The process is being closely watched by regional rivals India and China, who are jostling to influence Indian Ocean nations. The European Union and US, meanwhile, have threatened sanctions if the vote is not free and fair.

Many voters across the Indian Ocean archipelago said they stood in line for over five hours to cast their ballot, while expatriate Maldivians voted in neighboring Sri Lanka and India.

The elections commission said balloting was extended by three hours until 7 p.m. (1400 GMT) because of technical glitches suffered by tablet computers containing electoral rolls, and officials had to use manual systems to verify voters’ identities.

An election official said the deadline was also extended due to heavy voter turnout, and anyone in the queue by 7 p.m. would be able to cast their ballot.

“Eight hours & counting. Waiting to exercise my democratic right! Let’s do this, Insha Allah!” former Foreign Minister Dunya Maumoon said on Twitter.

Maumoon, who is also the estranged niece of Yameen and daughter of former President Maumoon Abdul Gayoom, cast her vote at a booth in the Maldivian Embassy in Colombo.

Yameen voted minutes after polling booths opened in the capital Male, where opposition campaign efforts had been frustrated by a media crackdown and police harassment.

Before polls opened, police raided the campaign headquarters of the opposition Maldivian Democratic Party (MDP) and searched the building for several hours in a bid to stop what they called “illegal activities.” There were no arrests.

Yameen’s challenger, the relatively unknown Ibrahim Mohamed Solih, also cast his vote.

Solih has the backing of a united opposition trying to oust Yameen although he has struggled for visibility with the electorate because the media is fearful of falling foul of heavy-handed decrees and reporting restrictions.

Mohamed Nasheed, who was elected president of a newly democratic Maldives in 2008 but who now lives in exile, urged the international community to reject the results of a flawed election.

Some 262,000 people in the archipelago — famed for its white beaches and blue lagoons — were eligible to vote in an election from which independent international monitors have been barred.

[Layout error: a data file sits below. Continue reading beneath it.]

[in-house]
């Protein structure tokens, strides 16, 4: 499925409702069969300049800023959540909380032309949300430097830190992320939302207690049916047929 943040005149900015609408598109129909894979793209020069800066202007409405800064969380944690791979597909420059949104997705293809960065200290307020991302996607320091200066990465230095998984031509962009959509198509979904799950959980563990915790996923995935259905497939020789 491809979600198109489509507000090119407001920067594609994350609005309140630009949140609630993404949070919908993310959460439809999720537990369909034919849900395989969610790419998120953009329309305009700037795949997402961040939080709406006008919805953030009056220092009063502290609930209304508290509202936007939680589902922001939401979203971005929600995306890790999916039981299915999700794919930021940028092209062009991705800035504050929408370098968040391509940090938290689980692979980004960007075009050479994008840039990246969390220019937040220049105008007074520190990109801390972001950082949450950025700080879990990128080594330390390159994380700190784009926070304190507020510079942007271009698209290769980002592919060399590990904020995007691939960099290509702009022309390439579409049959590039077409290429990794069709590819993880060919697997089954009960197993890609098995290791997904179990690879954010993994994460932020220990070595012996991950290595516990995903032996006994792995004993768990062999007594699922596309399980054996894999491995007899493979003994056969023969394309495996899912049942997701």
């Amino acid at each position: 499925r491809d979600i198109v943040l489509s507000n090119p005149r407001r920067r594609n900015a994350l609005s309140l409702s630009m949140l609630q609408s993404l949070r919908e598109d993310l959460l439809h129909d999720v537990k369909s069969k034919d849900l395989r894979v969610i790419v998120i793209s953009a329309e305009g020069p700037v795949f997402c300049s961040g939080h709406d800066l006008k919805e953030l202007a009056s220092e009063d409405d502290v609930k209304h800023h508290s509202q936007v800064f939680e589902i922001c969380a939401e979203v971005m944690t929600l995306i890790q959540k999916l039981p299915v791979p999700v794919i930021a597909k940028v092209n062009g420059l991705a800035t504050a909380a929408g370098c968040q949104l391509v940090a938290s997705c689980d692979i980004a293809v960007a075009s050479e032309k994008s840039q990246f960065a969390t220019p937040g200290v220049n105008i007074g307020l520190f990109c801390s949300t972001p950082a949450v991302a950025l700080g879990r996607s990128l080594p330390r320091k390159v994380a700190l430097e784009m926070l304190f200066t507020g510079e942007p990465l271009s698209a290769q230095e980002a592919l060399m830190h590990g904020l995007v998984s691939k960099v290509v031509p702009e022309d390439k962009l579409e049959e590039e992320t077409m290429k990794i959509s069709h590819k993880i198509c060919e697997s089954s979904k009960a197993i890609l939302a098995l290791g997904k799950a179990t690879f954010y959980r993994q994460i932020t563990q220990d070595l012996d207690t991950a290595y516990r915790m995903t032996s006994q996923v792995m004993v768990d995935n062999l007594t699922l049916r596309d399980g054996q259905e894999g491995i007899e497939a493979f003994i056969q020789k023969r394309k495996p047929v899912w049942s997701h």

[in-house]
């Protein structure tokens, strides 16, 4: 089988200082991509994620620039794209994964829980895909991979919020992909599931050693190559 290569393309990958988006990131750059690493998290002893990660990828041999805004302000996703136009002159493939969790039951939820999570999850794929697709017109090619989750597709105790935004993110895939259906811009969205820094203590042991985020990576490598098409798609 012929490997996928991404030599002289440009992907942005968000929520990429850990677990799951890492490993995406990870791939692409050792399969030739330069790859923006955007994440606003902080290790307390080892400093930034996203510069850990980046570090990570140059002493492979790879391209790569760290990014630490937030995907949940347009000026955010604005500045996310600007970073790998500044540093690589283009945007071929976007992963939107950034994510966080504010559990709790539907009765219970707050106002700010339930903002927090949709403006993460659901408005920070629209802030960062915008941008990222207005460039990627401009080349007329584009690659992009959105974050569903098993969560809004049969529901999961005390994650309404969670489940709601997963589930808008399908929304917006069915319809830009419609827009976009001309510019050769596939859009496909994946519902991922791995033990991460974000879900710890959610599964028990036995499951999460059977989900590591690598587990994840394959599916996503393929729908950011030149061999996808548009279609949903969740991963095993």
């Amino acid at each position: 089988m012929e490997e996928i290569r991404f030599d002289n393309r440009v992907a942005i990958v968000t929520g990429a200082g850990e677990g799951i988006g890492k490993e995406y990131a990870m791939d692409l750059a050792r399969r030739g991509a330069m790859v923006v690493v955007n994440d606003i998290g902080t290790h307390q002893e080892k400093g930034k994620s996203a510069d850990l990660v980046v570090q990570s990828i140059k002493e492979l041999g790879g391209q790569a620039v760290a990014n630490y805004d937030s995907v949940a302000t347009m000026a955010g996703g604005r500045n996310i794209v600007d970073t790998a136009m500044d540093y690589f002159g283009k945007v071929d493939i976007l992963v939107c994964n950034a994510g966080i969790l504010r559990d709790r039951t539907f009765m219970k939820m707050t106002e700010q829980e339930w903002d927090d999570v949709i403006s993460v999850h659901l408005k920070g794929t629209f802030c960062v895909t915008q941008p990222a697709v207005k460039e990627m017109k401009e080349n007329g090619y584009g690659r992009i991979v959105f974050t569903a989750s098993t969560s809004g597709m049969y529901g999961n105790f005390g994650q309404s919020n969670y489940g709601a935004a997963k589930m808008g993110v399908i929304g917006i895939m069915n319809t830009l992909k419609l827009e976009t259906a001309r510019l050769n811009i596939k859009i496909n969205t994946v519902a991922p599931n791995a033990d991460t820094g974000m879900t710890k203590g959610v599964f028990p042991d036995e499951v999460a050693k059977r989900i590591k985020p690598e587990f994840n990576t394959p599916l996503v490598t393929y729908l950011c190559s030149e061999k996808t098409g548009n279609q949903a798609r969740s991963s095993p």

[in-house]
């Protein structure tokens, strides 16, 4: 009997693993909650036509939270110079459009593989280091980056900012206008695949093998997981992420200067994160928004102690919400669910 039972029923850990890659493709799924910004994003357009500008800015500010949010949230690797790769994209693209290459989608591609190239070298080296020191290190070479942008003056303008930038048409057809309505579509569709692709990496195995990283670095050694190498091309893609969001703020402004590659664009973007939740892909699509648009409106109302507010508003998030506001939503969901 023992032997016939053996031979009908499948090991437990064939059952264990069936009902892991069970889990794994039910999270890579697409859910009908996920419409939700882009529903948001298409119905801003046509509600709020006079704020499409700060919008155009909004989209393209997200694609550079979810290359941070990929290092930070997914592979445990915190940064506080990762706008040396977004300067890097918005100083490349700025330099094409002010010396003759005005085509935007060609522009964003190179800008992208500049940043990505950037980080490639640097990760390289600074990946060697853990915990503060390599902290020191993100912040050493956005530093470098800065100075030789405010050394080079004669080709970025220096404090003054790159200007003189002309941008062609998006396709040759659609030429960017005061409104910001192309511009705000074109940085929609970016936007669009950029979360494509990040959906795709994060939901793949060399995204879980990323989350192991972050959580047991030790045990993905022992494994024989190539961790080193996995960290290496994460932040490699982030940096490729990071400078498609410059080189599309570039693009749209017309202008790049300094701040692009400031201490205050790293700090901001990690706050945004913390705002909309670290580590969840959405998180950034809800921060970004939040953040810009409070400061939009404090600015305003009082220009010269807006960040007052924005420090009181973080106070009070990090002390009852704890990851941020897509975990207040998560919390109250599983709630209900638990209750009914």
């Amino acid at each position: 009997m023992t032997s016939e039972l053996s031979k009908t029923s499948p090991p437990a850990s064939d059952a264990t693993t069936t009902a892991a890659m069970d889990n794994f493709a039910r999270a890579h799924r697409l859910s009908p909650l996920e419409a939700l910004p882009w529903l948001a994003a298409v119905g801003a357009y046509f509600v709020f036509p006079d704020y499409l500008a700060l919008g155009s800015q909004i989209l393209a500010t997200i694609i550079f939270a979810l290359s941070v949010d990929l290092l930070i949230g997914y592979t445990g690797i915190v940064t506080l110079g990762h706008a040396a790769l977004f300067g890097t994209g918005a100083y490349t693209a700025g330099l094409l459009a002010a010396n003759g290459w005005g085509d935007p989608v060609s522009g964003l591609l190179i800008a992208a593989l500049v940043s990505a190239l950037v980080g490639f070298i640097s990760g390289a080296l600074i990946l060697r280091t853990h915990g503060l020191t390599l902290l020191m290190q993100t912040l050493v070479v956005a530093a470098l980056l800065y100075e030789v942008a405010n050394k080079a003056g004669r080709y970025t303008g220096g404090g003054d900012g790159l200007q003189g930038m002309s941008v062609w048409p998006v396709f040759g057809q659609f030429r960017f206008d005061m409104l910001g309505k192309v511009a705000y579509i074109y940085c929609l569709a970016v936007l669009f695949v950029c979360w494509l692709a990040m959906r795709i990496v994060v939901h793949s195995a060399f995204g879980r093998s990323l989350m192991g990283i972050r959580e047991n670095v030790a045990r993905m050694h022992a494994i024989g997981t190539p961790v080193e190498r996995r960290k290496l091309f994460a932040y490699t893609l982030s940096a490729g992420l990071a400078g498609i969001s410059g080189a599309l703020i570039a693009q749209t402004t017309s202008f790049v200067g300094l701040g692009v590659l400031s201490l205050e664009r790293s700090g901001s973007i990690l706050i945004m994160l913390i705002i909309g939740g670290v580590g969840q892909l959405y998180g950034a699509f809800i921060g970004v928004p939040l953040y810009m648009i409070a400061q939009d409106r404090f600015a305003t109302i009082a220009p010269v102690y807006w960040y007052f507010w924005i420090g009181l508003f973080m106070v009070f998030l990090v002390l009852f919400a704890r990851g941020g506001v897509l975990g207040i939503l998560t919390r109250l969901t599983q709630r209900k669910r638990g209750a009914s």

Only a handful of foreign media have been allowed in.

The Asian Network for Free Elections, a foreign monitoring group that was denied access to the Maldives, said the campaign was heavily tilted in favor of 59-year-old Yameen.

Local observers said the balloting itself went off peacefully and most of the delays were due to technical issues. Results are expected by early Monday.

The government has used “vaguely worded laws to silence dissent and to intimidate and imprison critics,” some of whom have been assaulted and even murdered, according to Human Rights Watch.

There have been warnings that Yameen could try to hold on to power at all costs.

In February he declared a state of emergency, suspended the constitution and ordered troops to storm the Supreme Court and arrest judges and other rivals to stave off impeachment.

Yameen told supporters on the eve of the election he had overcome “huge obstacles” since controversially winning power in a contested run-off in 2013, but had handled the challenges “with resilience.” 

The crackdown attracted international censure and fears the Maldives was slipping back into one-man rule just a decade after transitioning to democracy.

The US State Department this month said it would “consider appropriate measures” should the election fail to be free and fair.

The EU in July also threatened travel bans and asset freezes if the situation does not improve.

India, long influential in Maldives affairs — it sent troops and warships in 1988 to stop a coup attempt — also expressed hopes the election would represent a return to democratic norms.

However in recent years Yameen has drifted closer to China, India’s chief regional rival, taking hundreds of millions of dollars for major infrastructure projects.